Book Reviews · 04/29/2013

A Floating Life by Tad Crawford


Arcade Publishing, 2012

Tad Crawford’s debut novel, A Floating Life, is a scattering of narrative puzzle pieces that fit together unexpectedly. They do not complete a single storyline image, but they are very satisfying to play with and seek points of connection.

An unnamed “everyman” character finds himself in a difficult job interview in an unlikely place. Unaware of his prior interest in the position, the details of his application, or the likely details of the job, he follows a hairy one-eyed man into a steam room to conduct the interview, naked, under the foggy gaze of the company’s head. We learn, along with our man, that he is interviewing to be sous-chef in a mafia-run enterprise, and he realizes he actually wants the job. His lie about cooking on a cruise ship imperils his candidacy, however, as the mafia boss detests water and anything related to it. He departs regretful, accepting the contact details of a friend from the kind-hearted chef.

Next, he finds himself at a party – unsure who the party is for or who he is speaking with. His female companion speaks incessantly about the failure of her marriage and the fact that she’s left a “Dear John” letter for her husband. Our man wants to escape this boring woman, but ultimately only does so when he later finds himself drunkenly vomiting in the host’s bathroom, and being put in a taxi. He returns home to find a “Dear John” letter from his wife. The woman enters the apartment, confirming her identity to both the reader and our man, and she demands a divorce. Our man must move to the guest room, and hide when the wife brings her dates home.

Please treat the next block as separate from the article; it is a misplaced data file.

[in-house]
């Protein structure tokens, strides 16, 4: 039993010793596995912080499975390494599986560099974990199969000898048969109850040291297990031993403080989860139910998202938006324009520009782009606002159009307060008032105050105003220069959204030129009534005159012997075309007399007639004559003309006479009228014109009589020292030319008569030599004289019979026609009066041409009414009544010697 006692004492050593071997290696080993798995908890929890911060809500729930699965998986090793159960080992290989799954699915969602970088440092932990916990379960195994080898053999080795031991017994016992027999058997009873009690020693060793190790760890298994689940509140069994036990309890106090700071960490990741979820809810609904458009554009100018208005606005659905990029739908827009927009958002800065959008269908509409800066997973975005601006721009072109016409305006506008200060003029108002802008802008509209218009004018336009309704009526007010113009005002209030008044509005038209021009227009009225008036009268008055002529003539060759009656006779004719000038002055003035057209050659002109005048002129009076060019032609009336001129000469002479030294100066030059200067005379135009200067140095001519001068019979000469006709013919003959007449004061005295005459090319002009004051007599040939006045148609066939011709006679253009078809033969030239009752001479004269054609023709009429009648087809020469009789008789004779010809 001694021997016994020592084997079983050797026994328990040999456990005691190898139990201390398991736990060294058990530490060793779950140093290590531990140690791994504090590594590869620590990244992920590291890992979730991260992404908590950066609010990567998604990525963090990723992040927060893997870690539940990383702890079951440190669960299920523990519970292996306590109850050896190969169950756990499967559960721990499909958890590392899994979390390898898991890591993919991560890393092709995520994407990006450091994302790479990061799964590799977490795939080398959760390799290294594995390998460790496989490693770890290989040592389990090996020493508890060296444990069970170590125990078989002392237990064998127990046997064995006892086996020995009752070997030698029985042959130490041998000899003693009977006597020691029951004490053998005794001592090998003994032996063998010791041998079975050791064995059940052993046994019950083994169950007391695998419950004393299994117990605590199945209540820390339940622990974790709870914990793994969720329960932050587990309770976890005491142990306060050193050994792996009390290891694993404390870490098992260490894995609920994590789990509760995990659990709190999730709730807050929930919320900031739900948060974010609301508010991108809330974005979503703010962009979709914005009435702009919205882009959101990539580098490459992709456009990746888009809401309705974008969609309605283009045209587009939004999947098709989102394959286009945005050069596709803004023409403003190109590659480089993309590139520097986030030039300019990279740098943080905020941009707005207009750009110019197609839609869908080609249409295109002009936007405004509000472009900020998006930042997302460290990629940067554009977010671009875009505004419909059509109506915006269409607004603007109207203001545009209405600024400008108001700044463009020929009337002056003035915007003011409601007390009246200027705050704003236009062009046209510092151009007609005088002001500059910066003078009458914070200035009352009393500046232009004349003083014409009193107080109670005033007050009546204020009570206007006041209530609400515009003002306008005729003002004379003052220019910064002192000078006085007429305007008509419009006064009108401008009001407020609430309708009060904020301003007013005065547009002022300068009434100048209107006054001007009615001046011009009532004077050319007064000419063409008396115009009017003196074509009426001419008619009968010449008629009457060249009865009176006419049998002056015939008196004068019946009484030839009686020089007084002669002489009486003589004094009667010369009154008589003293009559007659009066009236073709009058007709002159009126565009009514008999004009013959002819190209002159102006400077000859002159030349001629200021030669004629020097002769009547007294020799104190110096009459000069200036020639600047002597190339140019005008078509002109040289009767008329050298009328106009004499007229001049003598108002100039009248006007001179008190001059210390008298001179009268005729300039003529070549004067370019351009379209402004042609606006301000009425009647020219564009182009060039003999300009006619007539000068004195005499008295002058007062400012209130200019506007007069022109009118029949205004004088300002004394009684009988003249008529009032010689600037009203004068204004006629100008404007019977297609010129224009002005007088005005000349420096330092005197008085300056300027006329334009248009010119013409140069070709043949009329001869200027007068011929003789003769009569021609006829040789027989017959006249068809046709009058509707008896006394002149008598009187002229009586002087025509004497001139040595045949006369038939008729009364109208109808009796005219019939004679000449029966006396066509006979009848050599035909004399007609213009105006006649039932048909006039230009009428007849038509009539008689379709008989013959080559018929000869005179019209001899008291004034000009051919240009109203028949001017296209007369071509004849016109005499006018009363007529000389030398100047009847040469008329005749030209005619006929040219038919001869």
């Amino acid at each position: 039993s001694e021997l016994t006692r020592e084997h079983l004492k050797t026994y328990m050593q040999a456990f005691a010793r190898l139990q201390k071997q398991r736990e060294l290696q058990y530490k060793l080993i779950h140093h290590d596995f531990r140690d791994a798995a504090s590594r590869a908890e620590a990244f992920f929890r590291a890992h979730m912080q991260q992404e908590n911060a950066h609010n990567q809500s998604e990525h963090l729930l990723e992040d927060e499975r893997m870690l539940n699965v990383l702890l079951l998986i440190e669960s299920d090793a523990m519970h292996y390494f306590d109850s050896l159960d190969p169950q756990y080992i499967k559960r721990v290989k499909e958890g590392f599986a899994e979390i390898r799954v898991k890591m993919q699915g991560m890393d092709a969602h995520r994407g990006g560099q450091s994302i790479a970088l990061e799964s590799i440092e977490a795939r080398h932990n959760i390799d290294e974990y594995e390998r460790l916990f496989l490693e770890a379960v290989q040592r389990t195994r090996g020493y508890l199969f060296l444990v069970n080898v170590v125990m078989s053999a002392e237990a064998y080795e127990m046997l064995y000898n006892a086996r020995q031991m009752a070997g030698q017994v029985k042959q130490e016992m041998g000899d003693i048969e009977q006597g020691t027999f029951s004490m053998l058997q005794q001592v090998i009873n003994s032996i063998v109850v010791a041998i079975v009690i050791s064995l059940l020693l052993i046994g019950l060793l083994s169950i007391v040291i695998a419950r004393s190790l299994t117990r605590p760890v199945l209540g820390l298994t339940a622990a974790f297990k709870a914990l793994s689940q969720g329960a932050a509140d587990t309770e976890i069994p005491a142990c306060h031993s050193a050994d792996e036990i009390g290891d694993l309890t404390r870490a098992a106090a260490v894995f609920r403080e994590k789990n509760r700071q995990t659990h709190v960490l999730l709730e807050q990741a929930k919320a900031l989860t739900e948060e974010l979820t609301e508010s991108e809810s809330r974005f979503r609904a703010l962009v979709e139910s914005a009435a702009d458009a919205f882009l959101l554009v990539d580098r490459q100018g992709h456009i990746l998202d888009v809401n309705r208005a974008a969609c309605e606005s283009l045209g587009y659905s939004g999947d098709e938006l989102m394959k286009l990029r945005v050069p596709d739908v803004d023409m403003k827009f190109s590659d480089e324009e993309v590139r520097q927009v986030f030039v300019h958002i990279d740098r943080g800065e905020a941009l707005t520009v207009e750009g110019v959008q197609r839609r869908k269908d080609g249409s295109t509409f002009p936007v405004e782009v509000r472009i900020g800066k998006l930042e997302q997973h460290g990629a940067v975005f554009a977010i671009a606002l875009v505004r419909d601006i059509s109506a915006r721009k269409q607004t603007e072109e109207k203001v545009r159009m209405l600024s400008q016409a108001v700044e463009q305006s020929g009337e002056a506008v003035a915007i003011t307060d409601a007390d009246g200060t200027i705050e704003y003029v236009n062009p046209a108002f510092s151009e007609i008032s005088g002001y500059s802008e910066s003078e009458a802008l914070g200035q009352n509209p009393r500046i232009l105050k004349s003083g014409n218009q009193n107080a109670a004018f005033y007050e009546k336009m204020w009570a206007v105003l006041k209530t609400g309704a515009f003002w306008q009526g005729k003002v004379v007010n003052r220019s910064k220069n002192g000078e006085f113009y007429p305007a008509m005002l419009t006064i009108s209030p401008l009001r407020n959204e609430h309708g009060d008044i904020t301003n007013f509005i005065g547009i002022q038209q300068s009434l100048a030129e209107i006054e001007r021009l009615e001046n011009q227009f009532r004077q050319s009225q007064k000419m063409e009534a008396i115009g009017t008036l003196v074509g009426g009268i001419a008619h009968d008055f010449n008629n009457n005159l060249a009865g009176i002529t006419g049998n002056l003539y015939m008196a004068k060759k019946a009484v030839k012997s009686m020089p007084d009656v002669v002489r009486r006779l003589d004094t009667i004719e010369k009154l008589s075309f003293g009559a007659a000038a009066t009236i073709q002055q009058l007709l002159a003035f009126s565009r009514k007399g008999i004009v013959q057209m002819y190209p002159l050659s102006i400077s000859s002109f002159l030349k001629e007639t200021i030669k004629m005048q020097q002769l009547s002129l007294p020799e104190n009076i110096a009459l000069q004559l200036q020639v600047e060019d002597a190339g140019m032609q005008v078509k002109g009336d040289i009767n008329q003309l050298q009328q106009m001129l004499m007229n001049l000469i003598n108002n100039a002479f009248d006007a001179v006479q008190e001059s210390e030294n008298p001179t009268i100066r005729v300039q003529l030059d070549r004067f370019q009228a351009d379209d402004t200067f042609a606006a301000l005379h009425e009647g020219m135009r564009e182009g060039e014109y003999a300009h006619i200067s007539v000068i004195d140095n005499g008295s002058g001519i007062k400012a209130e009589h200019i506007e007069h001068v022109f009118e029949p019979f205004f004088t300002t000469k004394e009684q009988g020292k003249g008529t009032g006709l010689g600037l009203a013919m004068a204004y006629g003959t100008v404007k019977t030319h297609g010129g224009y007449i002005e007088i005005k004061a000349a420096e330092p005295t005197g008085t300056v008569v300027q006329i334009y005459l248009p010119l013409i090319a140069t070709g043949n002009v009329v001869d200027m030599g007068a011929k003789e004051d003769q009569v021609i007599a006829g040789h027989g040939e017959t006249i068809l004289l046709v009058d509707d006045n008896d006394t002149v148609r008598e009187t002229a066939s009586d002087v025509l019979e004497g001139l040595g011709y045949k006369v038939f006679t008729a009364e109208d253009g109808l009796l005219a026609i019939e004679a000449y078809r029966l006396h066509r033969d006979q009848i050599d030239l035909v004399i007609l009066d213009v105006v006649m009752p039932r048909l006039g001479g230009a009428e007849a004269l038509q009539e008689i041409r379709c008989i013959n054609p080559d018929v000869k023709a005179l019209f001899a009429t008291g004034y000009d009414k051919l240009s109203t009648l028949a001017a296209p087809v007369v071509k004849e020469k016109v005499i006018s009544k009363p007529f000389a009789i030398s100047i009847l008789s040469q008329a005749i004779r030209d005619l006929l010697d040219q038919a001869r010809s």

So far, the plot has been sprinkled with oddities in the life of an unreliable narrator. By the time our man goes to meet the one-eyed chef’s “contact” in his magical model boat shop known as The Floating World, unreliability has expanded well beyond our narrator. Many scenes that follow fracture realities further. Dogs talk, dancing bears hibernate in man-made Central Park caves and ascend for a jamboree with formal invitations, and the model boat maker, an elderly Dutchman, Pecheur, hires our man to help research the harnessing of water as a powerful resource against its own destructive nature. Through the relationship with Pecheur, our man becomes interested in historic ships and explorer Cheng Ho, who’d been a captive Mongol eunuch serving the Chinese. Our man questions Cheng Ho’s lack of sexuality and its possible results.

But what of sexual desire? Had that been lost to him irrevocably? Or had Cheng Ho’s sexual pleasure become diffuse, spread over all his skin, into his organs, to his bones? The blind hear with such intensity. Wouldn’t the skin of a eunuch be one hundred times more susceptible to pleasure than it was before the cleaning?

Our man visits doctors to cure his own erectile dysfunction. Oddly, he later awakens aboard a medical ship upon which he has apparently given birth and is breastfeeding his own son. Here it seems he has answered his own question – just as a blind man’s other senses are known to heighten and develop, our man’s inability to express his sexuality seems to have opened the door to the ultimate result of fully functioning sexuality in his sustaining a pregnancy and giving birth.

There are numerous references to the possibility of a man channelling his own sperm inward, his own flow of urine back into his body, fornicating with himself anally… suggestions that an ultimate goal of independence is indeed conceivable – if only for a time – and desirable.

What if I were both man and eunuch… wanting to enter myself, I would be willing to be entered… to experience both the pleasure of receiving and the pleasure of releasing.